Restoring an old powered hacksaw


H-M Supporter - Silver Member
H-M Supporter - Silver Member
Nov 7, 2019
Figured I'd share my restoration project!
I've always found these old machines quite cool and when a neighbour offered me a defective one for free, I couldn't say no! :D

This is the machine as I got it, it runs but won't lower the sawblade so you have to manually push it against the work piece, which becomes quite the challenge and dangerous as heck when it's moving back and forth.

The thick bars protruding on the side are from an automatic feed system that's been cut off.
By pure chance I came across a previous owner of this saw and he gave me these two pictures of how it used to look.

At first I was just going to get the downfeed to work again and leave it at that, not spend too much time on it because I have quite a lot of other stuff that also needs doing.
But just trying to understand how the machine is built and what could be the problem, I was already in waaay too deep to not do something more serious.
Just trying to get the downfeed mechanism out I somehow ended up with this after like 14 hours of work ... Many of those were just shoveling out old sludge and nasty cutting oil.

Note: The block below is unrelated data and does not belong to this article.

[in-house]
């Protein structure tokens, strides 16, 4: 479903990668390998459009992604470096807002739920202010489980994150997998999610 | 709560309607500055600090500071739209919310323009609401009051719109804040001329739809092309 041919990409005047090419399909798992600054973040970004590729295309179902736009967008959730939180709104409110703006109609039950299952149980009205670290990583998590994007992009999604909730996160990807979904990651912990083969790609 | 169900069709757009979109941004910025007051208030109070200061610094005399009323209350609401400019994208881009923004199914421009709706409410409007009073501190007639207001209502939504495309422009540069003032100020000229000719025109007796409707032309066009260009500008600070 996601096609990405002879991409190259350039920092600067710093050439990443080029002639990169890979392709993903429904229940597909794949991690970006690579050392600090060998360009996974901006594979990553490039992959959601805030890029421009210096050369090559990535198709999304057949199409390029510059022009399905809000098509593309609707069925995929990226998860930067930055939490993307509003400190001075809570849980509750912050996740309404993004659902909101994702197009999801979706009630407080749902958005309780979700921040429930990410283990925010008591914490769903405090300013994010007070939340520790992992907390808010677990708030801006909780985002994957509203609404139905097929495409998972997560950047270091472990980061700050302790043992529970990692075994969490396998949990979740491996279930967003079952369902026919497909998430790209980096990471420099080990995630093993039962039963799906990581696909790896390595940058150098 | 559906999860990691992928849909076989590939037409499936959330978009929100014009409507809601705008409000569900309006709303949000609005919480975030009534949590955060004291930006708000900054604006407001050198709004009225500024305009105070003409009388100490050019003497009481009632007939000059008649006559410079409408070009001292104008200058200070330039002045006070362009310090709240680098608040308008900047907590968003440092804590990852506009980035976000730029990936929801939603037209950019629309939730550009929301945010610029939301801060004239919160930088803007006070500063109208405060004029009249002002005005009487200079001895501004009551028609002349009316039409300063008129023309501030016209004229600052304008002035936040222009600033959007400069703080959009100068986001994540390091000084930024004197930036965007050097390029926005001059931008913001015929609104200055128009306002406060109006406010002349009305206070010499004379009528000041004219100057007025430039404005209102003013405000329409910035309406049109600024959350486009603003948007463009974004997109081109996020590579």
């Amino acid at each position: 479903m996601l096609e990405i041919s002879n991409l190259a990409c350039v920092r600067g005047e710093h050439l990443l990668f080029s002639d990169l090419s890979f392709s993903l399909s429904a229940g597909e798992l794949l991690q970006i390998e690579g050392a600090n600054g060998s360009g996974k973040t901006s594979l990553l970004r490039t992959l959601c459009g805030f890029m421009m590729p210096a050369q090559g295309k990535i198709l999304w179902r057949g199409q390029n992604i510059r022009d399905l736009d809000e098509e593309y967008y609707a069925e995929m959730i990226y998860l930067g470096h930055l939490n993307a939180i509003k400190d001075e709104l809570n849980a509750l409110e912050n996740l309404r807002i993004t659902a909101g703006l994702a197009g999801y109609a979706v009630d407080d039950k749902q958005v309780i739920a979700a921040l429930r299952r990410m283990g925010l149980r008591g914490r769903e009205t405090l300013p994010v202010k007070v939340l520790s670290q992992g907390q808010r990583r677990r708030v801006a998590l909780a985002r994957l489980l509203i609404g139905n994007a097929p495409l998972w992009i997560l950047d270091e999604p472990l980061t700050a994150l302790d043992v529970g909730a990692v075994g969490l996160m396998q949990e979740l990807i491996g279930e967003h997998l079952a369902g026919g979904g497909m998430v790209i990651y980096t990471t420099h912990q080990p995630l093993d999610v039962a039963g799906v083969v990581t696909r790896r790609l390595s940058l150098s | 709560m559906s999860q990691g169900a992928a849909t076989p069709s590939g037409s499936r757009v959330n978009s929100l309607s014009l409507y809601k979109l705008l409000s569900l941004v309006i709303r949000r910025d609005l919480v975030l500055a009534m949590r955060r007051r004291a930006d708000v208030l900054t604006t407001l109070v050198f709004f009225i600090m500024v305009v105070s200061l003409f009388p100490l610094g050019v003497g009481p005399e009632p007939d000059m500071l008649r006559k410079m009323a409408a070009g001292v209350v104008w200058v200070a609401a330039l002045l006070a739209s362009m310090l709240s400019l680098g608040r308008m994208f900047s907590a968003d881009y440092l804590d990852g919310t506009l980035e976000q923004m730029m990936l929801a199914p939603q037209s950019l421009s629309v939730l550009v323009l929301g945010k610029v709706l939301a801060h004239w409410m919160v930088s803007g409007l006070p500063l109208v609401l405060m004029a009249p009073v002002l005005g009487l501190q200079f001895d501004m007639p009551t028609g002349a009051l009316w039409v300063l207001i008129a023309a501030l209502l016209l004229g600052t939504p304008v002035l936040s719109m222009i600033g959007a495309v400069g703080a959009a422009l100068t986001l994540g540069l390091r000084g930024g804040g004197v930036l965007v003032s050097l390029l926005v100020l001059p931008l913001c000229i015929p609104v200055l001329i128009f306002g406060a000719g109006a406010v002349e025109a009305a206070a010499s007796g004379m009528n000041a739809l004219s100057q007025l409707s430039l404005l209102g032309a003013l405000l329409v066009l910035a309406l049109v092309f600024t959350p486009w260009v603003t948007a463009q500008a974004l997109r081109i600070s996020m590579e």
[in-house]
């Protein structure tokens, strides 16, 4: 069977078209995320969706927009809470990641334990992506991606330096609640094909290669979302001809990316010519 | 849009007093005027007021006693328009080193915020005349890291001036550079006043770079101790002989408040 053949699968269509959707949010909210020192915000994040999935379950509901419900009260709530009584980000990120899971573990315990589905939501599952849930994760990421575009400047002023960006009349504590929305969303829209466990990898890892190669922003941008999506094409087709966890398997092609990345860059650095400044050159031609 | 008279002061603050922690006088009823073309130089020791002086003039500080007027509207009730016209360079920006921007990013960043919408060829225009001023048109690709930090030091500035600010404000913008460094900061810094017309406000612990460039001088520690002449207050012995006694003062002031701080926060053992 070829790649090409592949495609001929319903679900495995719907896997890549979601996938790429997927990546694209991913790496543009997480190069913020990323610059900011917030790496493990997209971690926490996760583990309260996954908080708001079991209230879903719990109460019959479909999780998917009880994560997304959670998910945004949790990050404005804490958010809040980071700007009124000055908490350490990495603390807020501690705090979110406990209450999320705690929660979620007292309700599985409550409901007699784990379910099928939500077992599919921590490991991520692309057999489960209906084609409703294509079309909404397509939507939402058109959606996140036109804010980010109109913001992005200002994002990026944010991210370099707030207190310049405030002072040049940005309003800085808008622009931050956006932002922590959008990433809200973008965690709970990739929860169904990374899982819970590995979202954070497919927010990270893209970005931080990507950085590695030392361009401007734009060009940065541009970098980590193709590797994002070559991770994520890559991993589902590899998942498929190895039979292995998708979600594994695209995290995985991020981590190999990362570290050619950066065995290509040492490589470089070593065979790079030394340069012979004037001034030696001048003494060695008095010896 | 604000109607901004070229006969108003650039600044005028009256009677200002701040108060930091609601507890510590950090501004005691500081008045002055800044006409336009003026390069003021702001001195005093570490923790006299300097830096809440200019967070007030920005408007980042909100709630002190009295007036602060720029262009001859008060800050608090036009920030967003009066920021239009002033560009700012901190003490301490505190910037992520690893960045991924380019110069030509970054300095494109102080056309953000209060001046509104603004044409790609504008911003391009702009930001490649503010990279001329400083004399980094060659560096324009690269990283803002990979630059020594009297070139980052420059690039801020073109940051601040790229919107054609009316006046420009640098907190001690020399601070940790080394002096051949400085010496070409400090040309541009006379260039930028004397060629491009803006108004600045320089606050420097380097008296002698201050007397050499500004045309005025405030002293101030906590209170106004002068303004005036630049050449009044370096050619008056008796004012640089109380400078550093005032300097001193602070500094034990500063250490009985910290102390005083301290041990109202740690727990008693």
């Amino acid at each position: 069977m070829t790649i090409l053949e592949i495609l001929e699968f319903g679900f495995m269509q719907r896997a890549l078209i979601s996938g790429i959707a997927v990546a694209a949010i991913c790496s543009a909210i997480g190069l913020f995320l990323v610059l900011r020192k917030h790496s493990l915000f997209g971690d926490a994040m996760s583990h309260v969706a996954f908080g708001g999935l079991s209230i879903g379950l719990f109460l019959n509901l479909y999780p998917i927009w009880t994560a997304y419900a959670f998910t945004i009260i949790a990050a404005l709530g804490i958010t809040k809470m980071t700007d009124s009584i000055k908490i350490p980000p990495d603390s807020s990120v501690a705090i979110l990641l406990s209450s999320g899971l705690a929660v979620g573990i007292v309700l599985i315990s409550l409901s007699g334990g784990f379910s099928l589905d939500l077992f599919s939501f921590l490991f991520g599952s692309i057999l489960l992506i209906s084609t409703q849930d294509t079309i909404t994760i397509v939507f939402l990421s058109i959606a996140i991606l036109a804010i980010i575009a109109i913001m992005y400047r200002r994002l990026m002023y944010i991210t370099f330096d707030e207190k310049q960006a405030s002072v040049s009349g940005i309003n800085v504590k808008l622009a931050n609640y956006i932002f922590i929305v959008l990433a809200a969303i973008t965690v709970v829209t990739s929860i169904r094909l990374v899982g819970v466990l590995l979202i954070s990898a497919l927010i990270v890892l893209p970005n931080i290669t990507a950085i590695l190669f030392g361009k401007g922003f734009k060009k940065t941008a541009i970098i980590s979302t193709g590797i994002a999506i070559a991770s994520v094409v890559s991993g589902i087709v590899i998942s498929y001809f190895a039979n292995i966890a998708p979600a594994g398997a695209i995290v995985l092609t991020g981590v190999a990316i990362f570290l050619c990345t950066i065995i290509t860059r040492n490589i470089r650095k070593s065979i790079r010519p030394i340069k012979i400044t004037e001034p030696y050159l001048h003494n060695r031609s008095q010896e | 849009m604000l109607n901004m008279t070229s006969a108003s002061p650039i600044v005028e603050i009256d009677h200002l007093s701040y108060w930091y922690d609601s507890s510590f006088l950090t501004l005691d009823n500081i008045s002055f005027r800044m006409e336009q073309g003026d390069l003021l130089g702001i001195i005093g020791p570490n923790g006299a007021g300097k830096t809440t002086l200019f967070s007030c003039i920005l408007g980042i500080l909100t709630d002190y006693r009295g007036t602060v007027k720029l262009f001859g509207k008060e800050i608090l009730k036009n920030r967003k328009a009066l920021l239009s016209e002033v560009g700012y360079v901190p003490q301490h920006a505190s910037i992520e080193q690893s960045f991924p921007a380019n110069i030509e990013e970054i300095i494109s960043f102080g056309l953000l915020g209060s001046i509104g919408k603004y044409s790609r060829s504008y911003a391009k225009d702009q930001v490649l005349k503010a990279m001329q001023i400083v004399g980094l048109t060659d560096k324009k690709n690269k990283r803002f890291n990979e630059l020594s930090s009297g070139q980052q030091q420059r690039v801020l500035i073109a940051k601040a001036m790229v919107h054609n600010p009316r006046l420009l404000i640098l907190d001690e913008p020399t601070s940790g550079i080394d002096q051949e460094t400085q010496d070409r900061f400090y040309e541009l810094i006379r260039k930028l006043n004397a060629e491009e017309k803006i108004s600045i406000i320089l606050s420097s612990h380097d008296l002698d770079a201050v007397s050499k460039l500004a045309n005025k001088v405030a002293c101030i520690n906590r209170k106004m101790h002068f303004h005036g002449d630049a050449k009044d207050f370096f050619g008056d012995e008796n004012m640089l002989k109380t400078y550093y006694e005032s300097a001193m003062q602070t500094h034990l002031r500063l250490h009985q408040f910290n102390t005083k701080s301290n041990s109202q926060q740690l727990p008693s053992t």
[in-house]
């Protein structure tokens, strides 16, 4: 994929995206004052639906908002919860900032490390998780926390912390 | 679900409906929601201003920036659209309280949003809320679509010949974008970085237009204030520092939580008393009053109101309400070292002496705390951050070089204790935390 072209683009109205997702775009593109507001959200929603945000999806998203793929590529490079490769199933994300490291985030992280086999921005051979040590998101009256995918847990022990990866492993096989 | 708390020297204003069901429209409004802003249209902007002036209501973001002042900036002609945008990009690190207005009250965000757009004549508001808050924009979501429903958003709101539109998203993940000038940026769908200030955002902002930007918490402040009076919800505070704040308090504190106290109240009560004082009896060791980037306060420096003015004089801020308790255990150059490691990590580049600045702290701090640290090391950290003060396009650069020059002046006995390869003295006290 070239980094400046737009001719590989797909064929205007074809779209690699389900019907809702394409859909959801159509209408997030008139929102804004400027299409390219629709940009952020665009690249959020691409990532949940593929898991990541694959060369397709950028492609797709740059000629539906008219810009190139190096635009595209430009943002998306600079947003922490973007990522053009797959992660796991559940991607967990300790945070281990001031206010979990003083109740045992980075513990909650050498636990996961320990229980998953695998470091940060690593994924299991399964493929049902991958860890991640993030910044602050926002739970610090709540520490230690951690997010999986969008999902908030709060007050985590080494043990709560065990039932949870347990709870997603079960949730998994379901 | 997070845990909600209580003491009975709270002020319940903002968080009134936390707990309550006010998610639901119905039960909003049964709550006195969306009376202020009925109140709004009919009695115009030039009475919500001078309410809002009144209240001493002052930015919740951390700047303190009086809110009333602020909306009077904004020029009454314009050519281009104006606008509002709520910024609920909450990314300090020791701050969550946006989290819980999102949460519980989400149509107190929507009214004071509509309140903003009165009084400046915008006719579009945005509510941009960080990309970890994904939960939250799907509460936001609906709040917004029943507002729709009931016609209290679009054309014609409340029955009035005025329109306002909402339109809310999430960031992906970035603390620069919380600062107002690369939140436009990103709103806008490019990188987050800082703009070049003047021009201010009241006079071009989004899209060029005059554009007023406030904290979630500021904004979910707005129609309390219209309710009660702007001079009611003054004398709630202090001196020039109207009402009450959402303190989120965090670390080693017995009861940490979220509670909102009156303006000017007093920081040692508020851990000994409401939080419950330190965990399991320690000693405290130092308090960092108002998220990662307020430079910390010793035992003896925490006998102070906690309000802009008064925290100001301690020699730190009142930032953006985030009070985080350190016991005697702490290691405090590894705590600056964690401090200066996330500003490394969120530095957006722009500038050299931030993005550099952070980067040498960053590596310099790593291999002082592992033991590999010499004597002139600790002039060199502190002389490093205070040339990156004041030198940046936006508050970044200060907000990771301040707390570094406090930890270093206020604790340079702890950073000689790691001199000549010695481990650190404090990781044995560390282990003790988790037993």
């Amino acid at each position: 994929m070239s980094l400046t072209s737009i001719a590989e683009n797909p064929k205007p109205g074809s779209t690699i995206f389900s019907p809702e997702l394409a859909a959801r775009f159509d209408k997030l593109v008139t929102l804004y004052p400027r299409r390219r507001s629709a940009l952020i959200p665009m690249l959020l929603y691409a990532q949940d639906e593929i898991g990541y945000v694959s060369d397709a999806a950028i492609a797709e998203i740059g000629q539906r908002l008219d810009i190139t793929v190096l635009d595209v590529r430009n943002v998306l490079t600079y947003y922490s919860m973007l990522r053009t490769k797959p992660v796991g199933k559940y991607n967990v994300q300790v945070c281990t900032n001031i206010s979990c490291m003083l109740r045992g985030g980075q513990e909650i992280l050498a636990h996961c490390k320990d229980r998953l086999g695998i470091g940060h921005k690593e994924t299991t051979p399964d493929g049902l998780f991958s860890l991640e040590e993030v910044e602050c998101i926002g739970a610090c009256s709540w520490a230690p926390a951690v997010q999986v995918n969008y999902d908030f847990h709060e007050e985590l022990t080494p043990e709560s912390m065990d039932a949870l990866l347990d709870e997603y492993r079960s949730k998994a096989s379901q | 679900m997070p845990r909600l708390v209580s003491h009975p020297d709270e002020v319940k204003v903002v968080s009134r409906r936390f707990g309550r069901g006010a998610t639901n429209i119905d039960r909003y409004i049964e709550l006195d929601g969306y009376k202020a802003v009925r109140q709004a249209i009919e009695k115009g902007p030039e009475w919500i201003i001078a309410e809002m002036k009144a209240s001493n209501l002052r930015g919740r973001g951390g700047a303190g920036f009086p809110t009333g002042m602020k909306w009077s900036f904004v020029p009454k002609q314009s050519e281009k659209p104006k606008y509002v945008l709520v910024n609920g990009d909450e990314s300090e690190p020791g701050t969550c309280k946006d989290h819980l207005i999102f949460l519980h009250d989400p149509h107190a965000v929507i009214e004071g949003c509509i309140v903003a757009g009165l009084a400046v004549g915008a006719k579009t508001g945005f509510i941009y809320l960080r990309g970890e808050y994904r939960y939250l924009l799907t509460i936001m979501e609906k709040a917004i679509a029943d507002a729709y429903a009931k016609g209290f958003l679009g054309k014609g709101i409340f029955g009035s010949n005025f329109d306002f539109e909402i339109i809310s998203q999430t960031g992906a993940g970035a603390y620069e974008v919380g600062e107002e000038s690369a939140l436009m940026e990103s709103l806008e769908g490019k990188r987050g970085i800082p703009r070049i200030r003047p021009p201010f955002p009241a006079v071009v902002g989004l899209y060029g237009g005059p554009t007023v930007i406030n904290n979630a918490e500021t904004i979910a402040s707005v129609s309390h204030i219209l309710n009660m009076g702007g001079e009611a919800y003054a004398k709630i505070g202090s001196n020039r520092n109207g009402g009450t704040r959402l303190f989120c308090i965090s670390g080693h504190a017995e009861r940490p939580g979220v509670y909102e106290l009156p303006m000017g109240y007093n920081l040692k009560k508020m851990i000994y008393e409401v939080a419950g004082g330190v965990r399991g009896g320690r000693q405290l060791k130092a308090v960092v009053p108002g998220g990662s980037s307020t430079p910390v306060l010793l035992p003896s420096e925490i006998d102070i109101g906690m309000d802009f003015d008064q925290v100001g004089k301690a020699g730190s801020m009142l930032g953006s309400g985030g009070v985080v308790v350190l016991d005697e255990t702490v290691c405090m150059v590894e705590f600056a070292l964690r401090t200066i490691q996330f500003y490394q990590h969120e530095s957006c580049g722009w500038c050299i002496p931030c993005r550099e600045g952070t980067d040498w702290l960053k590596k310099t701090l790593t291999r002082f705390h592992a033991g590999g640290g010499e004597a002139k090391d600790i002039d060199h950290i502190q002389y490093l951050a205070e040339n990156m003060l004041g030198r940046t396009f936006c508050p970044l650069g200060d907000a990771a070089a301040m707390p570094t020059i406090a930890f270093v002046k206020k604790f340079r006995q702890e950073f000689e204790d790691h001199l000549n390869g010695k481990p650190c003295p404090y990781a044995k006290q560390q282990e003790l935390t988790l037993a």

Every little mechanism is completely packed with old grease that is long overdue for a cleanup, this picture was after I scooped handfuls of it out.

Eventually after a lot of beating I managed to get the entire hinge mechanism off and the parts are starting to pile up.

One really interesting thing is this motor. It's 2 motors in one, double shafts and everything.
There's a smaller shaft, inside the bigger shaft, powering the smaller pulley.

With everything stripped it was time for it to travel outside for some major cleaning.. Quite a big of degreaser, scrubbing and high pressure washer.
By now you can even see that it has some color underneath all the crud. :D
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Continuing on.
Using a mix of sanders and wire brushes, I got most of the old crud off.

Both sprayed and brushed on a layer of epoxy primer.

And ontop of that a layer of grey polyurethane.
It looks quite light in the pictures, as it hardened it became a bit darker.
I did so many mistakes here that really ****** me off. Stupid mistakes like how I somehow forgot to mask the top and floor, sprayed way too much paint on and so on.
I will have to get back to this and sand down the runs and do a final top coat again.

I did a quick brushjob on the legs, I think the black should constrast nicely.

To get away off from the frustration of the bad paintjob(I don't like painting but I like a good end result..), I started working on the pump which was the initial problem.
To the left you have the "lid" of the main piston and to the right is the main unit I guess.
The big rod on the lid has a smaller rod inside it, and the big piston has a smaller piston inside it that gets act upon from this smaller rod.
Basically as the saw runs, it acts upon the smaller rod, transfering the motion to the smaller piston down inside the bigger piston.